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IMF, World Bank to accelerate voting reforms news
27 April 2009

The International Monetary Fund (IMF) and the World Bank will accelerate reforms in the voting structure of both, to give emerging economies like China, India and Brazil more say in the affairs of the multilateral financial institutions.

World Bank president Robert ZoellickHowever, any changes in the voting rights can only take place after the IMF-World Bank meeting in Spring 2010.

The IMF said it is working on expanding and enlarging the New Arrangements to Borrow (NAB), as well as making it more flexible. Currently, there are 26 participants with credit arrangements in the NAB.

''Increasing the flexibility of the NAB would make it a more effective backstop to quota resources. Both an increase in current arrangements or an amendment to the NAB would require the agreement of current NAB participants representing 85 per cent of total credit arrangements and a decision of the IMF,''  a release issued today said.

In some cases, IMF noted, legislative approval may be needed before participants can agree to increase their credit arrangements or to other significant changes in the NAB.

IMF managing director Dominique Strauss-Kahn said the quota change should reflect the reality of the day.

"I am not saying that the change in quota is not important. They are important to do because the reality of the quota share has to be in line with the reality of the economic life. But it does not reflects directly on China, Brazil and India, who are not waiting for this increase in quota to be listened to in the board of the IMF and I guess in the World Bank," Strauss-Kahn said.

"When Chinese representatives speak, people are not counting the votes, but looking at what China brings to the table.....And that is a combination of its development experiences, its resources, its growing influence, its investment and so in that sense the developing countries are getting their due not because of shares but because of what they have accomplished," said World Bank president Robert Zoellick.

He said it is time to change the shares. "I do believe that China as well as other rising (economies) will be fairly and fully represented," he said while addressing a press conference after the meeting of the Development Committee in Washington on Sunday.

"The committee, therefore, agreed that the work on a second round of reforms to the bank's voting structure should be accelerated. The aim should be to reach an agreement on these changes by the Spring meeting in 2010," Zoellick said.

In order to ensure that the IMF continues to have sufficient resources to meet the growing demands for financial support, the Group of 20 leading economies had at their 2 April meeting agreed to triple the IMF's regular lending capacity from $250 billion to $750 billion.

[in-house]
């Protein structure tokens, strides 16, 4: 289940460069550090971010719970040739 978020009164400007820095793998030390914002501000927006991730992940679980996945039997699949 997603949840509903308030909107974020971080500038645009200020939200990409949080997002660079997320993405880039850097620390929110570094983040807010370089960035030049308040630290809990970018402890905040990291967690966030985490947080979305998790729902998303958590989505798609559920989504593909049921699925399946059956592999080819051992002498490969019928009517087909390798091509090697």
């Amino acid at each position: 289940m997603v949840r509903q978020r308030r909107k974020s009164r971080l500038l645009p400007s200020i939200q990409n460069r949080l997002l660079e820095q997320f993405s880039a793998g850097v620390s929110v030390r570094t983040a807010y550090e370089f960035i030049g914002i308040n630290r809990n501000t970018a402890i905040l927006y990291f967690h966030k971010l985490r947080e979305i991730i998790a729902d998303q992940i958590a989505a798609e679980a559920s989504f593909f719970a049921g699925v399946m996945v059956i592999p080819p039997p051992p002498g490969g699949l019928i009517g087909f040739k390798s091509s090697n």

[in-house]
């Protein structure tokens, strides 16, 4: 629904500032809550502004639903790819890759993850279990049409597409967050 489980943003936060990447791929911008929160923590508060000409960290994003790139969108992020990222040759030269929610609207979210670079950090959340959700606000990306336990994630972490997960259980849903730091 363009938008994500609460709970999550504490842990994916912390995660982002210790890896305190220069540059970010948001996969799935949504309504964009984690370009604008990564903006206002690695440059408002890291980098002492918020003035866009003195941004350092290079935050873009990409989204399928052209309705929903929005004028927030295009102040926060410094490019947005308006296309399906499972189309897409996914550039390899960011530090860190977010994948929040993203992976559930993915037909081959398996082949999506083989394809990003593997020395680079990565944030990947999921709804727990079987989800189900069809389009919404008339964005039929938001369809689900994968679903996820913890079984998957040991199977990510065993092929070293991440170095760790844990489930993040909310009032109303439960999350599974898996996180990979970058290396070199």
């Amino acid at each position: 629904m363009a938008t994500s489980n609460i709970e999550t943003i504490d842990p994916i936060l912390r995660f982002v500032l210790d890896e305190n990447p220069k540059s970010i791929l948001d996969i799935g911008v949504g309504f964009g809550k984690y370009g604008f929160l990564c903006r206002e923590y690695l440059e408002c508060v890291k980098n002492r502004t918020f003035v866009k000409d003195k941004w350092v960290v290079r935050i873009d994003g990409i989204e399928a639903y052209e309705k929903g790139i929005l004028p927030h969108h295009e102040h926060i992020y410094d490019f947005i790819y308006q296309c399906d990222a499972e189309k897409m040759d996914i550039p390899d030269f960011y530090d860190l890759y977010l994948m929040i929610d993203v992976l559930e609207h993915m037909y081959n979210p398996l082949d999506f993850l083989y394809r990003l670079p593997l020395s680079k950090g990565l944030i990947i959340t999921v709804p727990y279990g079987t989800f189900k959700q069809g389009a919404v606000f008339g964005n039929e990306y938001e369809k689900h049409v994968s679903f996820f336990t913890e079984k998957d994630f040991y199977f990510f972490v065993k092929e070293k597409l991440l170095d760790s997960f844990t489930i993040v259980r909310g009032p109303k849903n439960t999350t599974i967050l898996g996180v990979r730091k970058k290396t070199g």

IMF, however, has a range of options for temporarily supplementing it s resources, including entering into bilateral loan agreements, issuing notes to the official sector, and enlarging existing borrowing arrangements.

A number of members have pledged to make bilateral loans to the IMF, and the possibility to issue notes is also being considered. At the same time, work to expand and make more flexible the New Arrangements to Borrow is underway.
While quota subscriptions from member countries are the IMF's main source of financing, it is also authorised to borrow under its articles of agreement in order to replenish its holdings of currencies in the General Resources Account (GRA) that are needed in connection with its lending transactions.

Through the General Arrangements to Borrow (GAB) and the New Arrangements to Borrow (NAB), a number of member countries and institutions stand ready to lend additional funds to the IMF of up to $34 billion ($50 billion) to forestall or cope with an impairment of the international monetary system or to deal with an exceptional situation that poses a threat to the stability of that system.

On 13 February 2009, the IMF concluded an agreement with Japan under which Japan committed to lend up to $100 billion (about SDR 67 billion) as a measure to help overcome the current global economic and financial crisis.

IMF can borrow on three different ways to increase the IMF's lendable resources:

1) through bilateral borrowing agreements with members

2) through placing notes in the official sector

3) through enlargement of the multilateral NAB

It can even borrow directly from the private sector, but it would raise a broader range of policy, financial and legal issues that would take more time to address.

The first two options can supplement IMF resources in a timely manner. Enlargement of the existing NAB would allow a broader range of countries to help provide a stronger backstop to the Fund's quota resources.

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IMF, World Bank to accelerate voting reforms